The Warriors took care of business Monday night. The business wasn't hard to take care of.
They beat the San Antonio Spurs 116-106. But they didn't beat the real San Antonio Spurs. They beat the San Antonio Spurs Lite.
Tim Duncan didn't play — knee. Tony Parker didn't play — neck. Kawhi Leonard didn't play — knee. Manu Ginobili — he hasn't played in a while. Most of the Spurs' stars didn't play — not motivated.
The Spurs are going to get the second playoff seed in the West, so coach Gregg Popovich settled for rest over exertion against Golden State. He swears he'll play Duncan against the miserable Minnesota Timberwolves Wednesday night.
"Everyone will play because it's not a back to back," he said before he sent out his junior varsity. "Tonight is what we do. We've done it all year. We've done it for 17 years, done it with Timmy's career from the beginning, well not the very beginning because he was pretty young. Tonight is nothing special or different or unique."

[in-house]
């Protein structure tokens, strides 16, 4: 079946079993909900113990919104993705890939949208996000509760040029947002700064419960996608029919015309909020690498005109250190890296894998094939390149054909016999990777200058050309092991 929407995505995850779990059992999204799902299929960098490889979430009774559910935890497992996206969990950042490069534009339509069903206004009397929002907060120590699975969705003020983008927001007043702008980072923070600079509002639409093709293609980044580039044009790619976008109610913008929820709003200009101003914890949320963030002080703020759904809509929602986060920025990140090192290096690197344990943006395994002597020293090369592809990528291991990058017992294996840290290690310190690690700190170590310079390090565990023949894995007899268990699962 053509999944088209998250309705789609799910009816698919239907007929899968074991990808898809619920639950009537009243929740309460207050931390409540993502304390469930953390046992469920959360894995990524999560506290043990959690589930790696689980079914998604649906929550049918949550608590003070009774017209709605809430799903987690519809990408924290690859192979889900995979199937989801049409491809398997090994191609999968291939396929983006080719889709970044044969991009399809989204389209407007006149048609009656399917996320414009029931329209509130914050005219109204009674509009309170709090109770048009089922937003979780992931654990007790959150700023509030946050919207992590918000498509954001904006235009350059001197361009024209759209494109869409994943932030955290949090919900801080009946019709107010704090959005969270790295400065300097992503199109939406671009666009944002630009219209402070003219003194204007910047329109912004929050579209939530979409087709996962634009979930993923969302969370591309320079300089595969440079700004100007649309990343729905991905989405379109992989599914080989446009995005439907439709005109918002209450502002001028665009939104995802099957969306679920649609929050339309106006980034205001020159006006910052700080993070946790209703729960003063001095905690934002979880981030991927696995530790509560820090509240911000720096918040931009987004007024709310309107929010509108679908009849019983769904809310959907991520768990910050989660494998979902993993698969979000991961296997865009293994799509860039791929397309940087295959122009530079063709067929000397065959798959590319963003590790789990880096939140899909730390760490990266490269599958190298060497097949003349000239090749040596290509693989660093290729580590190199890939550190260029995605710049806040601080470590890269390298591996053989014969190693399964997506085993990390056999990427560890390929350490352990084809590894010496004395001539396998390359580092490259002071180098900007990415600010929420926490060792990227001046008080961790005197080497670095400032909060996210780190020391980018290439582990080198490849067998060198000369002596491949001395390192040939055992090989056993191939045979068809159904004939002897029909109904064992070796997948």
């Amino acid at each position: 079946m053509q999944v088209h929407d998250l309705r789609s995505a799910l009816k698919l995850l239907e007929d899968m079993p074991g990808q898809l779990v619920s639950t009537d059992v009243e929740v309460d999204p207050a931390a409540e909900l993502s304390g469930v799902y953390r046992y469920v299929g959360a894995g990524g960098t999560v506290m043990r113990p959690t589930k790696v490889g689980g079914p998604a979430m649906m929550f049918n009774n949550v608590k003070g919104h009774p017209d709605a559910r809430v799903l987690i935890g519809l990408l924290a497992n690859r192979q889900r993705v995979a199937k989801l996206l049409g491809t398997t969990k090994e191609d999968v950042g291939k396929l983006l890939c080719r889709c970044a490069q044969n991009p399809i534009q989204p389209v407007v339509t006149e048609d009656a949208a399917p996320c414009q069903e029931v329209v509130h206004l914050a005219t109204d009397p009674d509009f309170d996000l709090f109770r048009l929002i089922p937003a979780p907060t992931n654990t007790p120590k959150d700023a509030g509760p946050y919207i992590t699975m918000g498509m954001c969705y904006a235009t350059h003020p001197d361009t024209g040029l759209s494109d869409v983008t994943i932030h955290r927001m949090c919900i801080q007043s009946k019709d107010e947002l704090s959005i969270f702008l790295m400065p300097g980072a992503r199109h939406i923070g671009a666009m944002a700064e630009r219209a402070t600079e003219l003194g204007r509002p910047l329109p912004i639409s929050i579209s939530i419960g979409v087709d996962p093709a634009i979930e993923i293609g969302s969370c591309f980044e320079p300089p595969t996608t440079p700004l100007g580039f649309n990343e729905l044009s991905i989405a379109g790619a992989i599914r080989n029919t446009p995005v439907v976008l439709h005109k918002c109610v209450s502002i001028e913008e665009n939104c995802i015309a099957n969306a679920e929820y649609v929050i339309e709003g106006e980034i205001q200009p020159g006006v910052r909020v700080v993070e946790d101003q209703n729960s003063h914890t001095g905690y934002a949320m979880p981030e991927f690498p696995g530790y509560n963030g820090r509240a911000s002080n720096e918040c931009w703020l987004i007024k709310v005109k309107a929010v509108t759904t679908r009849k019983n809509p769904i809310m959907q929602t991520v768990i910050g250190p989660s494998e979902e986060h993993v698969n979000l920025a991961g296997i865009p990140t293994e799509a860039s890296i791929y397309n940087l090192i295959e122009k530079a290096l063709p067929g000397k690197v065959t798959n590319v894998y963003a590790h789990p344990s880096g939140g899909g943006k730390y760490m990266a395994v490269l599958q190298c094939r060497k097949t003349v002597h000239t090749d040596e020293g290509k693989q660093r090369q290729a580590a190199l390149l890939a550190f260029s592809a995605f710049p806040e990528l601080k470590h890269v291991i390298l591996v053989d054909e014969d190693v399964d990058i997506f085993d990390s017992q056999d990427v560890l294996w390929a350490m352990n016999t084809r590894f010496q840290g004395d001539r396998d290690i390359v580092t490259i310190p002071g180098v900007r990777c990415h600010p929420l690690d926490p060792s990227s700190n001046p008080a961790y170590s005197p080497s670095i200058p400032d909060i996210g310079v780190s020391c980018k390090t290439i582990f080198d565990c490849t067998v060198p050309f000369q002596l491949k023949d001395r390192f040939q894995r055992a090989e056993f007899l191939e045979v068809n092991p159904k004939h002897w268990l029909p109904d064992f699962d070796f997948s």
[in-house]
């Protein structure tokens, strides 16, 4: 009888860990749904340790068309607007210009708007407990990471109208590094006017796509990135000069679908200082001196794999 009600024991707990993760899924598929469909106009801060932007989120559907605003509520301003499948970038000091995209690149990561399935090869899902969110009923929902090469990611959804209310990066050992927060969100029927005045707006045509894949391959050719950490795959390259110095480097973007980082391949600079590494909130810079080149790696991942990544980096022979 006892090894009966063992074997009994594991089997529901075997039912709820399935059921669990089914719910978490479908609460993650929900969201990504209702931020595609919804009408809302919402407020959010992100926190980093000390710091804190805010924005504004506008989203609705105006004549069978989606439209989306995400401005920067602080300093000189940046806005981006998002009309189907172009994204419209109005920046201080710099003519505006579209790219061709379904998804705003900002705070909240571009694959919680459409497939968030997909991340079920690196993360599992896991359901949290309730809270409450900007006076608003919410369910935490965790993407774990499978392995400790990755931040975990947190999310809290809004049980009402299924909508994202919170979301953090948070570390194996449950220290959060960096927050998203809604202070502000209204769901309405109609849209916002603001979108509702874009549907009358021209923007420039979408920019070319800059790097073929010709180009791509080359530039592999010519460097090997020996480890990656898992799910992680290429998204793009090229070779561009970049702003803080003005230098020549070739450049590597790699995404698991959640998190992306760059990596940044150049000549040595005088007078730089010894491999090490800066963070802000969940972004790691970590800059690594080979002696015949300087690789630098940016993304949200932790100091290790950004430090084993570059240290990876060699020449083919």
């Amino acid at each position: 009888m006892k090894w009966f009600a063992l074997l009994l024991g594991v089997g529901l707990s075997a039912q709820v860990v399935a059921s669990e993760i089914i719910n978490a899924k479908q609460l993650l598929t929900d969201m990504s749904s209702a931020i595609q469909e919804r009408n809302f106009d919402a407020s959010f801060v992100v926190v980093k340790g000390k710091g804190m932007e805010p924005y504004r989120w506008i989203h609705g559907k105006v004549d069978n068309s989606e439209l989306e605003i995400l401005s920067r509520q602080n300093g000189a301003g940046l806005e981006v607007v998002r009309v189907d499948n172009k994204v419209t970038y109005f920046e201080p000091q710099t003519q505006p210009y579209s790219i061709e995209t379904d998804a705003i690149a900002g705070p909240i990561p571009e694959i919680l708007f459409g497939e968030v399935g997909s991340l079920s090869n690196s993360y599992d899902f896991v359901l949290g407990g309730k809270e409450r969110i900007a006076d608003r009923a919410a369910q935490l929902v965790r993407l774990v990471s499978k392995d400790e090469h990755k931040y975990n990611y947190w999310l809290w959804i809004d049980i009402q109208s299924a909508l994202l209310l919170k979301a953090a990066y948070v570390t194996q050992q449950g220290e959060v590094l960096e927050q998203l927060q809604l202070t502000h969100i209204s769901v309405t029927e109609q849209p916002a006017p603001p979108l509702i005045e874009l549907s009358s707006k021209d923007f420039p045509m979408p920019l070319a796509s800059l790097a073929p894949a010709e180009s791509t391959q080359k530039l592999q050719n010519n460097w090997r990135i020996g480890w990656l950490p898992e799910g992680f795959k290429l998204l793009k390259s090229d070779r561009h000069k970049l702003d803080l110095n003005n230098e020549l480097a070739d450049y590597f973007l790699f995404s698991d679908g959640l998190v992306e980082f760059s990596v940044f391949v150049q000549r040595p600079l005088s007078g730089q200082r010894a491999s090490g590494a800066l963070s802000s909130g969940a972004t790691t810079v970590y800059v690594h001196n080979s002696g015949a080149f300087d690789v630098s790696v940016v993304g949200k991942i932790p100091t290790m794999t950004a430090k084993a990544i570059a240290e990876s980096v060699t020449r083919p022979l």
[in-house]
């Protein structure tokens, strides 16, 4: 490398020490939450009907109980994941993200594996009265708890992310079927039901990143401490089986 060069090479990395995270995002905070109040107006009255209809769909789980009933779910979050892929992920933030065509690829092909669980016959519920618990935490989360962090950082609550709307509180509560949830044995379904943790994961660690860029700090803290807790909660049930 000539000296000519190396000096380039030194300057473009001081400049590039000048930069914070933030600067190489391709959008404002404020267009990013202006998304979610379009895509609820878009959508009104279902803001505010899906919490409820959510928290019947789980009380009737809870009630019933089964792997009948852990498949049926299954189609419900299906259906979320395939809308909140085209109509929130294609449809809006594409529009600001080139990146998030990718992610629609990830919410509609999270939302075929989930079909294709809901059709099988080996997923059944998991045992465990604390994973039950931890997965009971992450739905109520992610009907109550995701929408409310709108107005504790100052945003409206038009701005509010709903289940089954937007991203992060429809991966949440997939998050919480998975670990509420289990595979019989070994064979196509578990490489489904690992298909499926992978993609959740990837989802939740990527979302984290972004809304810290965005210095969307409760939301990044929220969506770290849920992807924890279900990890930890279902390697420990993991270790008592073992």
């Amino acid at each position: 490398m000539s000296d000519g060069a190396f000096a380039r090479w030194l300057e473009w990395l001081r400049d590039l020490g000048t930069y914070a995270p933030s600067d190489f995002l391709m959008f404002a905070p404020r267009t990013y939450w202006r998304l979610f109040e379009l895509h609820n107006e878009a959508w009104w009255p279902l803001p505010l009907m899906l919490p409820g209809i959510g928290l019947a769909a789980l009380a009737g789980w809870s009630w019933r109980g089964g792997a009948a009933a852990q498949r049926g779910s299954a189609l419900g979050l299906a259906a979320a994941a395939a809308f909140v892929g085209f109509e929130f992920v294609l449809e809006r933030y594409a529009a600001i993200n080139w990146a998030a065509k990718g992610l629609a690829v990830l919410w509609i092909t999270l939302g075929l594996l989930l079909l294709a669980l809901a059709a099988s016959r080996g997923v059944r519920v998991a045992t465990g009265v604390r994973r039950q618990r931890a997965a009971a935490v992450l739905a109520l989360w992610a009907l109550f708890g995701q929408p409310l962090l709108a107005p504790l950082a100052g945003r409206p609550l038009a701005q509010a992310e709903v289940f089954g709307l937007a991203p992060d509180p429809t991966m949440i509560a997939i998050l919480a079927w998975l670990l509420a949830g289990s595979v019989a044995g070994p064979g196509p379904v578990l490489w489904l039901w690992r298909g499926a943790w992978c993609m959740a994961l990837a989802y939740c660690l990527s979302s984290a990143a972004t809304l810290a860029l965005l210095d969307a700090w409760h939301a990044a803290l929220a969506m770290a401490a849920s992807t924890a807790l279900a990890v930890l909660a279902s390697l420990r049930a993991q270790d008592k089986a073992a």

Right here, I should talk about the game, but I want to give you more pre-game Popovich. He is the best coach in the NBA and he sometimes is a little sour — it's as if he prepped for his pregame news briefing by sucking on a lemon or devouring a jar of Vlasic pickles.
Asked if his team is playing well going into the postseason, Popovich said, "We've been playing better most any other year going into the playoffs than this year."
One reporter asked if that concerned him. Popovich gave a look which implied, "That is the dumbest question I ever heard." What he actually said was, "Who cares? The (crappier) the better. Of course, it's a concern. Come on."
Warriors coach Mark Jackson held his own pregame news briefing. Call it the battle of the pregame news briefings.